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Looney: Cop-Photo Bill Will Rise Again
by Thomas MacMillan | May 28, 2012 11:02 am
Posted to: Legal Writes, State
Despite a legislative setback, Martin Looney vows to keep working to give people like Luis Luna another weapon when cops wrongfully arrest them for turning on their cameras.
For the second year in a row, New Haven state Sen. Looney’s bill protecting people’s rights to film cops hit a wall in the state House of Representatives. Looney said he’s ready to try again next year, with a different strategy.
Senate Bill No. 245 was one of many left on the cutting room floor as the state legislative session closed on May 9. The bill would have allowed people to sue cops who try to stop them from filming police in action. It was inspired by incidents like the unlawful arrest of Luis Luna while he filmed cops on Crown Street two years ago, in which a top cop ordered evidence destroyed.
State Rep. Gary Holder Winfield said the bill was one of many casualties of an unrelated last-minute disagreement over minimum-wage and the jobs bills, which backed up a lot of legislation. He said he’ll work with Looney to pass the police-cameras bill next year.
Meanwhile, the U.S. Justice Department last week made it clear in a Baltimore case that federal law protects citizens’ rights to video the cops. (Click here to read about that.)
Looney drafted the Connecticut legislation in response to the arrests of New Haveners who were filming cops.
Father James Manship, head of a largely Latino church in Fair Haven, was arrested in East Haven in 2009 while video-recording cops there allegedly harassing Latinos. That arrest led to the disclosure of a wave of previously unreported complaints of race-based harassment by the East Haven police force. The disclosure led to an investigation by the Department of Justice, a civil suit against the East Haven police department, the resignation of the police chief, and the arrest of several cops.
New Haven has seen yet more similar cases in the past couple of years, from a controversial raid of a private Yale party at Club Elevate, and the arrest of a Quinnipiac University student who was filming the arrest of another student outside Toad’s nightclub.
In some cases, cops have been able to grab cameras out of people’s hands with impunity. Click the play arrow to watch a cop snatch a camera and say, “You don’t take pictures of us. How’s that?” New Haven police commenced an internal investigation into that incident, then let it go without follow up because it involved a state cop on duty in downtown New Haven.
In other cases, like that of Luis Luna, police have been found to be clearly at fault. Luna was arrested in 2010 while filming cops on Crown Street with his iPhone. He was later cleared of any wrongdoing after an internal affairs probe found that an assistant police chief had trampled his rights.Click here to read the scathing internal affairs report. The assistant chief resigned from the force.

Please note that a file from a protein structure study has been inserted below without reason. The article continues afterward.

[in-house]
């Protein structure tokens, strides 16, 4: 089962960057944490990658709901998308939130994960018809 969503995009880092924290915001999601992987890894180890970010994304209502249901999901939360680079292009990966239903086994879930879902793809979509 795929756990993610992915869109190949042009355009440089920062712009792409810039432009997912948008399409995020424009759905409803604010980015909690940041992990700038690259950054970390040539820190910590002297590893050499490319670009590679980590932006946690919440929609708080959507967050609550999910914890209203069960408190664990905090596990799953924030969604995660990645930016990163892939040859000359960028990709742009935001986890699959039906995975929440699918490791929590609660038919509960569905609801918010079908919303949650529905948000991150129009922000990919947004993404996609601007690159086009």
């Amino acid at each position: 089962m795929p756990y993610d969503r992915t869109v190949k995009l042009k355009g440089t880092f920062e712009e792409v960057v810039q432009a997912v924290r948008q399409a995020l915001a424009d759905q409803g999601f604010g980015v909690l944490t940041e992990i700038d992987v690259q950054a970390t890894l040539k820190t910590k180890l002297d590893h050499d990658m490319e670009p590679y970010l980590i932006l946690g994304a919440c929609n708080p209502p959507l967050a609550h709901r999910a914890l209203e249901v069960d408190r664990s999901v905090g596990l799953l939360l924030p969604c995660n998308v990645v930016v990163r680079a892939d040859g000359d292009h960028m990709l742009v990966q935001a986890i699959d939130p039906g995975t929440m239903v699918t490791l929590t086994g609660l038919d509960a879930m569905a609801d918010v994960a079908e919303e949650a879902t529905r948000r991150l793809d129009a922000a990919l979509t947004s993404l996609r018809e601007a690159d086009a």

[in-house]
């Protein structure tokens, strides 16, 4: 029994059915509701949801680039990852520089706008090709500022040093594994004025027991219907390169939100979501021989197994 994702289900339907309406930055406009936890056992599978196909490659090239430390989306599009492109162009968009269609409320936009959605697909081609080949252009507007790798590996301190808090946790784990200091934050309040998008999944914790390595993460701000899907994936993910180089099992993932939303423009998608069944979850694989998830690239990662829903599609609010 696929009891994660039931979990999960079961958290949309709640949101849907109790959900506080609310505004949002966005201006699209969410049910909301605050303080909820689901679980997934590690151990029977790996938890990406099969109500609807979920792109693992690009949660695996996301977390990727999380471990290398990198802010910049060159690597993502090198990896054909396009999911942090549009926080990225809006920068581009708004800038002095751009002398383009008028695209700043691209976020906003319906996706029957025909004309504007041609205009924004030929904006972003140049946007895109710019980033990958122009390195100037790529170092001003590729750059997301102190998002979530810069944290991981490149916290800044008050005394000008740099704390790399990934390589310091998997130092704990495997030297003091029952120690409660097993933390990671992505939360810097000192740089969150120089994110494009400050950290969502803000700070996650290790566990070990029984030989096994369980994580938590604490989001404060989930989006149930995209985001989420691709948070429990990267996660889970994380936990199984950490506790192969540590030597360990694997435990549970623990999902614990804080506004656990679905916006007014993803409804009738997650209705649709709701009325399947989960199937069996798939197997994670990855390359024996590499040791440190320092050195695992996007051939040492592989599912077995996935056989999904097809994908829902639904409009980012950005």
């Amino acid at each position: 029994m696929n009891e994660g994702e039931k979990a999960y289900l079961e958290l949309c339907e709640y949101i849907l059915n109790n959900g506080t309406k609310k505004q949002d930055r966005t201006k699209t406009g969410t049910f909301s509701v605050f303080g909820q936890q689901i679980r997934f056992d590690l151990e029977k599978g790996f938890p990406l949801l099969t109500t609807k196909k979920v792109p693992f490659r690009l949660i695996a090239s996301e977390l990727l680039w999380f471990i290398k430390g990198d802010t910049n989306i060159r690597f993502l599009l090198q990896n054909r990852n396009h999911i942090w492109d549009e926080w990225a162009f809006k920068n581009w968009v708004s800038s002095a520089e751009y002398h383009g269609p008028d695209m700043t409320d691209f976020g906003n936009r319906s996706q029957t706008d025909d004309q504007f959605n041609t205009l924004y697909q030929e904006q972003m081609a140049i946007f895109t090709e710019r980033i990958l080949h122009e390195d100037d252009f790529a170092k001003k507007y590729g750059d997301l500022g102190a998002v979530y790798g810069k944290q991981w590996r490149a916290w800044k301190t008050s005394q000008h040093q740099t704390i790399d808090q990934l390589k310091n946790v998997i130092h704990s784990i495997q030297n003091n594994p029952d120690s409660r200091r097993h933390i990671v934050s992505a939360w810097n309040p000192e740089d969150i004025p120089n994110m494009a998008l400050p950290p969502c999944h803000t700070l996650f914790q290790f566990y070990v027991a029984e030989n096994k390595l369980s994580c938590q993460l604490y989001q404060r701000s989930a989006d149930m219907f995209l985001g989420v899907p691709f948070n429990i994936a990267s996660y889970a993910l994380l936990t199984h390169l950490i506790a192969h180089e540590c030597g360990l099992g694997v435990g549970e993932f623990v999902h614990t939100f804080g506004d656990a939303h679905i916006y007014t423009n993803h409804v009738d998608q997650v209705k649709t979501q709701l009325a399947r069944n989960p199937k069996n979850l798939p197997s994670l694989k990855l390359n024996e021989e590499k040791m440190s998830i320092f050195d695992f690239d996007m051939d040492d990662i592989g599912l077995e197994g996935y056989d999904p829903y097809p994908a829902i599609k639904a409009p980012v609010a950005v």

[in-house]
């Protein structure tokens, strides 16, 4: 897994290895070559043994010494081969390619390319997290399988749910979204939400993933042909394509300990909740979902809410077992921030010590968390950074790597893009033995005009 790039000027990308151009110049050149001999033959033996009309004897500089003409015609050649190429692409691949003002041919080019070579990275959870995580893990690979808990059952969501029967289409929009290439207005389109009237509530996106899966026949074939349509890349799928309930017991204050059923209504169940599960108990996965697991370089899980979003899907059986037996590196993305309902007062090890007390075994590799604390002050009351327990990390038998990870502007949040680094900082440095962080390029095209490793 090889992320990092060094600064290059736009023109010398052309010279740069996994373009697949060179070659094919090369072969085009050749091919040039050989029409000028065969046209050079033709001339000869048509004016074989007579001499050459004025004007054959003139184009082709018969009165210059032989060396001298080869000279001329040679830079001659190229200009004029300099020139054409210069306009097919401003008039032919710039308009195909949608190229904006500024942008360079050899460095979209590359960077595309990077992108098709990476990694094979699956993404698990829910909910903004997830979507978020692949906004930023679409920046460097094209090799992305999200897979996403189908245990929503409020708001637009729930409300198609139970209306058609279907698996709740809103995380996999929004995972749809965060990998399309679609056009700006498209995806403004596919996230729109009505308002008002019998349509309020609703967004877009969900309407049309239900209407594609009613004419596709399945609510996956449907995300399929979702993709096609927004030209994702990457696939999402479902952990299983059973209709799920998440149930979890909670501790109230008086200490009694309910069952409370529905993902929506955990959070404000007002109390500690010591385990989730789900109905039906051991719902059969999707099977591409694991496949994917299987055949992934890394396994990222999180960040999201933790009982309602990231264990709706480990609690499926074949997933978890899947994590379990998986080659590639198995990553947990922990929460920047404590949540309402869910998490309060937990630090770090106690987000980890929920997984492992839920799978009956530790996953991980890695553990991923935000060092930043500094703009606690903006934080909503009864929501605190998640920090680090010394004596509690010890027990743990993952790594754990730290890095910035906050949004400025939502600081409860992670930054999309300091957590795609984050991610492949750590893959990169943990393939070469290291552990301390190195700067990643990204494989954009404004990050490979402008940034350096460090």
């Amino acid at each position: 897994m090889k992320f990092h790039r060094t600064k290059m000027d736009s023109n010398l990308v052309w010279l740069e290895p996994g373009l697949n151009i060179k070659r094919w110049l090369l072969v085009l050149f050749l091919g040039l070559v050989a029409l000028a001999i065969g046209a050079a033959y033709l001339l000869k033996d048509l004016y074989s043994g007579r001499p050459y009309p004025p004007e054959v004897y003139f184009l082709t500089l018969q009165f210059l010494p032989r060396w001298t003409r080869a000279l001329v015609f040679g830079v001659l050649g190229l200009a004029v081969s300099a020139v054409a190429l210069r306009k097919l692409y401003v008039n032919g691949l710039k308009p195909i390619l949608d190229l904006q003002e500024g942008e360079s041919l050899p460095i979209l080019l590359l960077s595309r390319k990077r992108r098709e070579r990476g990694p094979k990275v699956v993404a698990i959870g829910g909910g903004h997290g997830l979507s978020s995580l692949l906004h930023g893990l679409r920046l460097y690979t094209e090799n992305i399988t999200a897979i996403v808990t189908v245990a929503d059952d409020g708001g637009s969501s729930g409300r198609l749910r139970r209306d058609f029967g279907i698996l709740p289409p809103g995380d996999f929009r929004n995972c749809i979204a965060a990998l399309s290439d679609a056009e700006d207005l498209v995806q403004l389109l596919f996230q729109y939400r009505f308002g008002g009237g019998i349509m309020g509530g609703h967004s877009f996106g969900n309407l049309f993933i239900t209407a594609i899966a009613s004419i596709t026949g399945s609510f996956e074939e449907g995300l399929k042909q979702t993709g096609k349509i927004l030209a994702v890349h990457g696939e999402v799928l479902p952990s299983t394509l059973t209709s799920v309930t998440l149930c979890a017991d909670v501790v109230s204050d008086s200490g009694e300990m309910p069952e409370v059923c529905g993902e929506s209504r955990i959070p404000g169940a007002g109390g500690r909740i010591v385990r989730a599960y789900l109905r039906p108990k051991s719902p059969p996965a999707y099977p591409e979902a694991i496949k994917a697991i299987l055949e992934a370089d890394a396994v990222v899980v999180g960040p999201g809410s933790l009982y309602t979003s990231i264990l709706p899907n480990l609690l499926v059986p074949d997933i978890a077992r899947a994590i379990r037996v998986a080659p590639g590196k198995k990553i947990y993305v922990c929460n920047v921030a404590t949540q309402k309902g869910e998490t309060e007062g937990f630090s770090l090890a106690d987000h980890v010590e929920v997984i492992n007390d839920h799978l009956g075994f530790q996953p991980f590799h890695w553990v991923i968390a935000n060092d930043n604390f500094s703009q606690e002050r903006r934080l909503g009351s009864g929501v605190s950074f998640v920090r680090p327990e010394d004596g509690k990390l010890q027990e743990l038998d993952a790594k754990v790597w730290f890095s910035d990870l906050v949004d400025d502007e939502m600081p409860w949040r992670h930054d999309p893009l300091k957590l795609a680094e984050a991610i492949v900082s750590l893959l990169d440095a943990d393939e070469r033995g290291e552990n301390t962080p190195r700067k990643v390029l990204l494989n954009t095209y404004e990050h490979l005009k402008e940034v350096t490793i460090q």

Diane Polan, whose law firm represented Luna when he successfully fought his arrest, said the Constitution already protects the right to film cops: “Our view is that the law is already clearly established in the Constitution that this a violation of the First Amendment.”
And in the wake of the Luna incident, then-Police Chief Frank Limon issued an order clarifying that cops can’t just use a blanket “interfering” excuse to confiscate cameras, order filming stopped, or arrest citizens taking video or photos.
Looney’s law would nevertheless be “a useful law to have” for people who find themselves in Luna’s position in the future, Polan said. “It would be a positive public policy statement to come out of the legislature.”
Looney said said he’ll offer the bill next year, when he’ll adopt a different strategy: He’ll introduce the matter in the House first. He said he’s confident he can get the legislation past the Senate; he’s done it twice already. The sticking point seems to be the House, so Looney will aim his efforts there first.
“I would run the bill as a sponsor in the House,” said Rep. Holder-Winfield.
It’s not that the House doesn’t support the bill; it’s just that it’s controversial, Holder-Winfield said. “Anytime we do a bill that talks about rules for police officers, we have controversy. It’s just the culture in the legislature.”
“I think it’s an important bill,” Holder-Winfield said. While it’s already legal for members of the public to film cops, that’s either not widely known or followed, he said. The proposed bill would have clarified what the rules are and for both cops and for the public. That’s important for “clarity and transparency,” Holder-Winfield said.
Holder-Winfield said he’s sometimes seen as anti-police, but he said he’s really more concerned just that the relationship between police and public be made clear.
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